Large infrastructure funds, such as pension funds, mutual funds, utility holding companies and other risk-averse investors have demonstrated a significant appetite for U.S. pipeline and LNG projects. These investors are willing to accept lower returns for reduced risk and therefore can reduce the amount of investment required to be made by the project developers. This type of financing is called “project finance” or, in more elaborate programs as expected for this project, “structured finance” as opposed to the “equity finance” model, where project owners simply contribute their share of the project cost.

To get the necessary customer contracts and adequate financing lined up to build the project, there is still a considerable amount of work that needs to be done. We do know that the project will benefit from a reduced cost of supply.

One key to project financing is obtaining creditworthy customers to either buy LNG from the project or subscribe to the services that the project provides in order for customers to move gas down the system and convert it to LNG for shipment.

The current Alaskan gas producers could become customers of the system by subscribing to the services of gas treating, pipeline transportation, and liquefaction, or by buying LNG on a bundled basis at the Kenai loading facility. They could also facilitate the commercialization of the system by helping bring customers to the system.

Bottom line: we will need committed customers to get the system financed.

Getting customers is the primary objective of the marketing and sales program; without customers, we cannot secure the financing necessary to build the project. The upstream producer parties may be the primary customer base for the project depending upon how they decide to market their gas supply. AGDC marketing efforts will also help support and augment the marketing activities of the upstream producer parties; these efforts include working in a collaborative manner with the producer parties to help the project become more competitive from a cost of supply standpoint and in developing service offerings to help commercialize their gas supply.

For third party customers outside of Alaska, AGDC will be promoting the Alaska pipeline and LNG project as a reliable and accessible source of LNG supply. There are many steps in the marketing program, but it begins by promoting the project to increase the awareness of potential customers and demonstrating to them that the project is on the path to be sanctioned. The Alaska LNG project has had very little exposure in the customer marketplace or opportunities to build the confidence of potential buyers that the project will be successfully built. Therefore, we have a lot of work to do to compete in the marketing arena – particularly in the current environment where many projects are competing for the same customers.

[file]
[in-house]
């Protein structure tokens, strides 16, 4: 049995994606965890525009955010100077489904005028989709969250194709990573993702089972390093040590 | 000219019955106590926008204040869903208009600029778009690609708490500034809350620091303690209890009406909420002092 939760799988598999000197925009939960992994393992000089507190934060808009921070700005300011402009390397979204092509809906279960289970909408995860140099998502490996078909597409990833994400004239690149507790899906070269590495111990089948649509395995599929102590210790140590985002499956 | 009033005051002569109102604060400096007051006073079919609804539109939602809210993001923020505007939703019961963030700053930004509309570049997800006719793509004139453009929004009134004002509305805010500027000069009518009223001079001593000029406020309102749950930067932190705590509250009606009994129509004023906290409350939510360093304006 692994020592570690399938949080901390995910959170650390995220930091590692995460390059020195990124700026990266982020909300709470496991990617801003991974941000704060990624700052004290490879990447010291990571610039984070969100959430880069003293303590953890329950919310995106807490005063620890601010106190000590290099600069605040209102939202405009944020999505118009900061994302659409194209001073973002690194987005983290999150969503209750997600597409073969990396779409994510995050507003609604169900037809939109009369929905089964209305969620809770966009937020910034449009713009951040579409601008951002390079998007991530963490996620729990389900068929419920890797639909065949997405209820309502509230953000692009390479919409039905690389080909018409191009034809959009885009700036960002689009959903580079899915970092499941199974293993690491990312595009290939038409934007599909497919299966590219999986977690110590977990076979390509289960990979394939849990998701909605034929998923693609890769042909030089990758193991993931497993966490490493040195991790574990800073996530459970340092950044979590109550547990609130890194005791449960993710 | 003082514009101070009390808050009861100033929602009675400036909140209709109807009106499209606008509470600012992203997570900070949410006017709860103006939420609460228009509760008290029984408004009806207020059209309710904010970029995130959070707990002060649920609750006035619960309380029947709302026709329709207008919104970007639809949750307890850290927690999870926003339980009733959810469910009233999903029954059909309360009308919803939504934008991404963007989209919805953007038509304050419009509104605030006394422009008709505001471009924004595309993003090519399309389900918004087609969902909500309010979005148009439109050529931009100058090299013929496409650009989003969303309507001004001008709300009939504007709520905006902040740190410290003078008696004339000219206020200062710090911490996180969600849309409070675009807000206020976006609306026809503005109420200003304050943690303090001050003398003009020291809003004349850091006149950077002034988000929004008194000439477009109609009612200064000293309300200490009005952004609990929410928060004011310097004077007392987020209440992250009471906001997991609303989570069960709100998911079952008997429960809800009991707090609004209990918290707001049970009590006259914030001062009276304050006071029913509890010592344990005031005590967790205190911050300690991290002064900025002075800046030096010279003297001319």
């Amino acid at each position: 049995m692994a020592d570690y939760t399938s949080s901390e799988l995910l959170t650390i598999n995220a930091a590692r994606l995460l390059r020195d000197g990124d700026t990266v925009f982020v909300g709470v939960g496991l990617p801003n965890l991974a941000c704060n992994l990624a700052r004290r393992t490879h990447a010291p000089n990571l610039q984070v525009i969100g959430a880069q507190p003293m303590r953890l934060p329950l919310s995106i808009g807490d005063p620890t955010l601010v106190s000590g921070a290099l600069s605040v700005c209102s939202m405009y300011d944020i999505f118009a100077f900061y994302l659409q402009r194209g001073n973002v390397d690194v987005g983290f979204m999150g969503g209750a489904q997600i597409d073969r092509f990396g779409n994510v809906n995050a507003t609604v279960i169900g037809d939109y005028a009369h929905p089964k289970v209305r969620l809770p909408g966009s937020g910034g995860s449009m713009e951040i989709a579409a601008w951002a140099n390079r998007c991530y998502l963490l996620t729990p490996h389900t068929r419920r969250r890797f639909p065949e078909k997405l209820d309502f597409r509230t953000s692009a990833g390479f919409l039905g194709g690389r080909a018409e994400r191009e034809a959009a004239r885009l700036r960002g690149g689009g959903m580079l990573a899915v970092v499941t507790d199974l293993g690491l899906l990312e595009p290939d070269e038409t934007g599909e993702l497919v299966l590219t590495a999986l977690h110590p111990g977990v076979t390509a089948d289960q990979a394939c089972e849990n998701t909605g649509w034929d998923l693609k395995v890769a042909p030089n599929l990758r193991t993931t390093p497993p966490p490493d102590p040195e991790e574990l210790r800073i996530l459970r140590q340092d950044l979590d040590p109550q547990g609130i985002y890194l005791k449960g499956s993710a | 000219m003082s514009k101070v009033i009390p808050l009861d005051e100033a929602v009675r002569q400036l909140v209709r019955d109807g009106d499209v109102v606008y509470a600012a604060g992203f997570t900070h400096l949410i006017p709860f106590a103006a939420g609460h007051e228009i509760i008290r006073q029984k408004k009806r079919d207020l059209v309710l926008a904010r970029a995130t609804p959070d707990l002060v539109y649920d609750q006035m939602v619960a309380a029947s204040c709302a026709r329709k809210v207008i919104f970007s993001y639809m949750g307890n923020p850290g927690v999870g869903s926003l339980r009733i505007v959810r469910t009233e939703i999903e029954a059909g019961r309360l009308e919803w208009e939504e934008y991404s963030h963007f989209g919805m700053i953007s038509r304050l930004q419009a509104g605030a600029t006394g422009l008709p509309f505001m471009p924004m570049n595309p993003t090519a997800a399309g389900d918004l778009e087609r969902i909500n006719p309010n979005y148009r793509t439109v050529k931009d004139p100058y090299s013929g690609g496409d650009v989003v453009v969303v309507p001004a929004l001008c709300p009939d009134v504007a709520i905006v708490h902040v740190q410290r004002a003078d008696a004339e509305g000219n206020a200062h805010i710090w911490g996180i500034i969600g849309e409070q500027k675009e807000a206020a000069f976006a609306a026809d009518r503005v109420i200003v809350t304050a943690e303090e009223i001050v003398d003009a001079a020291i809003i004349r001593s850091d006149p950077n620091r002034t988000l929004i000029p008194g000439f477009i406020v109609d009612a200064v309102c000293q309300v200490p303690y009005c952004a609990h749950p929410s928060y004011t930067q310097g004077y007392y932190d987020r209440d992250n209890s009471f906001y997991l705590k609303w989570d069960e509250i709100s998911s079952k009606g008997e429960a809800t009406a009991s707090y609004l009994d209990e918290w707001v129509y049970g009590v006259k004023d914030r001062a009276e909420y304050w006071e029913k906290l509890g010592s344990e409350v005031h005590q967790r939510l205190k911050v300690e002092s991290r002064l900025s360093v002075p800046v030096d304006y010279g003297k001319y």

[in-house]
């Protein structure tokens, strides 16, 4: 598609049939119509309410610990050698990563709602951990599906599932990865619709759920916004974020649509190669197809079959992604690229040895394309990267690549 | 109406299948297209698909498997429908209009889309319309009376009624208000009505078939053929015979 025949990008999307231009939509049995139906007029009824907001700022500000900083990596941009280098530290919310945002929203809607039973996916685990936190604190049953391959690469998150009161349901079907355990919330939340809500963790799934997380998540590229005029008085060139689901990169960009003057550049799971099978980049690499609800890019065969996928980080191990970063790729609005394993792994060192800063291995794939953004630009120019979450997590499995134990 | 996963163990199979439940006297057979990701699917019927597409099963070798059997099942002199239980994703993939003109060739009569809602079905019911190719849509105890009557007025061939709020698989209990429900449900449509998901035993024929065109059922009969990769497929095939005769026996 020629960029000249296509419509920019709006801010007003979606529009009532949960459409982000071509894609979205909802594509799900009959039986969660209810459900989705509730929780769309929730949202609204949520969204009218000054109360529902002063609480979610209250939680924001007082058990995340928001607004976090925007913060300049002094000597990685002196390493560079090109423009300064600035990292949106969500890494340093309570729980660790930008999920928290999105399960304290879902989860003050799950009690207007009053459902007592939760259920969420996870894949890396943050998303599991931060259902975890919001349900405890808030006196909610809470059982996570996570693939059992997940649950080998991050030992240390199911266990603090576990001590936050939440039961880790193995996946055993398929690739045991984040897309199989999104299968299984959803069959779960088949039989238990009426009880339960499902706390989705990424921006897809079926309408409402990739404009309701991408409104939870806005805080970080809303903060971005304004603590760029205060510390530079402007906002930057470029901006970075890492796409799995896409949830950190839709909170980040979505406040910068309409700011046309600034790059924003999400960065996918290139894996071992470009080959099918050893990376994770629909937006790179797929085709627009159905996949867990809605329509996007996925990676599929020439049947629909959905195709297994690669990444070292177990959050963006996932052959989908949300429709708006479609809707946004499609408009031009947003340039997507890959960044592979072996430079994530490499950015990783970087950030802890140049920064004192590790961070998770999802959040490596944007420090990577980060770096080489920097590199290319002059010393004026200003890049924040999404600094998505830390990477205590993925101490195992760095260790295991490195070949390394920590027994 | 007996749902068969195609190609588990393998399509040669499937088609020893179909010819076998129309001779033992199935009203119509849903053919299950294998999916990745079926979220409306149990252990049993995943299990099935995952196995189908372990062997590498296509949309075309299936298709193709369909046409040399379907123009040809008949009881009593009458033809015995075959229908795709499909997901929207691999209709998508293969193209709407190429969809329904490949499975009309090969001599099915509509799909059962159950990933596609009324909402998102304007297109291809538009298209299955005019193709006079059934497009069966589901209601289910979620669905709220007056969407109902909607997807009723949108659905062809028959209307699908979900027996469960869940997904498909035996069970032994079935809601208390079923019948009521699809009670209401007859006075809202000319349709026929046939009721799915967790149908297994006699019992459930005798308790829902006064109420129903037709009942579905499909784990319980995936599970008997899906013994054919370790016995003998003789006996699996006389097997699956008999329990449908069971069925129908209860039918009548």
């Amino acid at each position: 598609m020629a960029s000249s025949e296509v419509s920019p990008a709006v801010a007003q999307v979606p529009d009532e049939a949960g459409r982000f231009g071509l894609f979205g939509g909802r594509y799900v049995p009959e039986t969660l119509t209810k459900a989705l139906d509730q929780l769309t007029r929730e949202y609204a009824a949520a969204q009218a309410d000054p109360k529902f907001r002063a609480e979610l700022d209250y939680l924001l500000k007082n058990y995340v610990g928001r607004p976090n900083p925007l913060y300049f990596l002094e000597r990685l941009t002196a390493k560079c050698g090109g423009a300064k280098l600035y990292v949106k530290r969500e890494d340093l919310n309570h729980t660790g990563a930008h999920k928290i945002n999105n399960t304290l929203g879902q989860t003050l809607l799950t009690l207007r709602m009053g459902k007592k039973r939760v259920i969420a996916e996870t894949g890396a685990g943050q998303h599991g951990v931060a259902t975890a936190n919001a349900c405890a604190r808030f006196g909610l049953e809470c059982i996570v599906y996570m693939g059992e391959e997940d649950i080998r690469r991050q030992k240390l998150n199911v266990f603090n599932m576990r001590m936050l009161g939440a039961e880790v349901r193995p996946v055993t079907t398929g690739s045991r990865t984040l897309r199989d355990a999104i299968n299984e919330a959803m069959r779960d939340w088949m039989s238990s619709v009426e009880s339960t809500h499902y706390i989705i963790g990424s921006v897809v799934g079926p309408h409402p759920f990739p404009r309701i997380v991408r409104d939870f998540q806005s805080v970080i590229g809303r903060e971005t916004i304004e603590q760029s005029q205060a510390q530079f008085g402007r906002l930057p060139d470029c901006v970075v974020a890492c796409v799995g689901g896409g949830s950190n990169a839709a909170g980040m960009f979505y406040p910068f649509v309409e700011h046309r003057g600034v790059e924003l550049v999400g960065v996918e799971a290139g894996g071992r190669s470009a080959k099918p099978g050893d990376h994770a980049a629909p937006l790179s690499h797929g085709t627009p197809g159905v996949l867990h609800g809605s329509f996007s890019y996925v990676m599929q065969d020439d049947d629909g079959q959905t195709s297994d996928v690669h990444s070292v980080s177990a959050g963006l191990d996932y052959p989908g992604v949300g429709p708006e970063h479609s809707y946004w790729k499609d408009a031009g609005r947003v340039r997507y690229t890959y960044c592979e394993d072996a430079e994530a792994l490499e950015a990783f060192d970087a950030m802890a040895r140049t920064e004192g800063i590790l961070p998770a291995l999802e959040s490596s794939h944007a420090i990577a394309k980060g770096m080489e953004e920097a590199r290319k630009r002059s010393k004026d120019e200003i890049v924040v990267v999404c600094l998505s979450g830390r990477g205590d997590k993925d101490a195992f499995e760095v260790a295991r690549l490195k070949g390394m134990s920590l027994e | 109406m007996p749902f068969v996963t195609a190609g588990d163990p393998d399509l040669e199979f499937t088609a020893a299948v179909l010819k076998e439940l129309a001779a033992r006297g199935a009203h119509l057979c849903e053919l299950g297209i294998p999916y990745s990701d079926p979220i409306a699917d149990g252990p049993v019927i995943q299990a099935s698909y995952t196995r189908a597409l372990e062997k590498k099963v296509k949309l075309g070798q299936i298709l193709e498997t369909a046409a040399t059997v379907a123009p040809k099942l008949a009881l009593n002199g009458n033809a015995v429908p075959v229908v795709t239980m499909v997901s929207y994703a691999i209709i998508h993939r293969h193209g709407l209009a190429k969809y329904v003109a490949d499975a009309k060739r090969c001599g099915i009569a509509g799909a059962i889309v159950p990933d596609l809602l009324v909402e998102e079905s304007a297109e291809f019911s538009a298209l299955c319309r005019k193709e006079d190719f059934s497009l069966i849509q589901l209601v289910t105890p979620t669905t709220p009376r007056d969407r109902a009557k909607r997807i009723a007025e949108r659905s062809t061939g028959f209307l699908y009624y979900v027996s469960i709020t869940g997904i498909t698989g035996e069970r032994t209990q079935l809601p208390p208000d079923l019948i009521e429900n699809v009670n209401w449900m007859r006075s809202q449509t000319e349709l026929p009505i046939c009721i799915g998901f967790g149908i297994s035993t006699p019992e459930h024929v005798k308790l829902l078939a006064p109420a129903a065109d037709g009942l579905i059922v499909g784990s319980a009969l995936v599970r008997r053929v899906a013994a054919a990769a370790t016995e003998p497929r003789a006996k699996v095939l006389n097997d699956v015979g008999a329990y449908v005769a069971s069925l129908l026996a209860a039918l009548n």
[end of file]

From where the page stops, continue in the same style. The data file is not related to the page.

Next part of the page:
Service contracts and supply agreements will be drafted in accordance with accepted industry terms and conditions used elsewhere in large, third-party financed, LNG and pipeline projects, properly tailored for the Alaska project.

Furthermore, two key aspects of service become important for the typical utility buyers – price and reliability of supply. Alaska has an exemplary reputation for LNG supply reliability, and the route from Alaska to Asia is direct. The project components from the point of supply to the LNG delivery point can be designed with a sufficiently high degree of reliability to provide delivery assurance. Therefore, price will become a major focal point in our marketing effort. But, as mentioned, price is only one aspect of marketing.

It will be important to the marketing effort for the project participants and the State of Alaska to communicate support and confidence in the project. LNG purchase decisions are major commitments and undergo a thorough and lengthy review process. Projects that are facing strong headwinds in their home base are viewed much less favorably than projects that receive good local support.

Federal taxes play a large role in the overall cost of supply. As a tax exempt entity, the state may be uniquely positioned to deliver one of the most impactful cost of supply reductions to improve the competitiveness of the project. Therefore, state ownership through an ADGC-led project may provide significant benefits to the chance of project success.

Additionally, AGDC is the only entity that has a singular mission and vision of maximizing the benefit of Alaska’s vast North Slope natural gas resource through the development of infrastructure necessary to move the gas into local and international markets.

AGDC is not planning to develop the entire Alaska LNG project on its own. It would not be practical for the full scale integrated project. AGDC is managing the overall process of obtaining contractors, subject matter experts, project component managers, and others necessary to enable the project to move forward on a reasonable timeframe.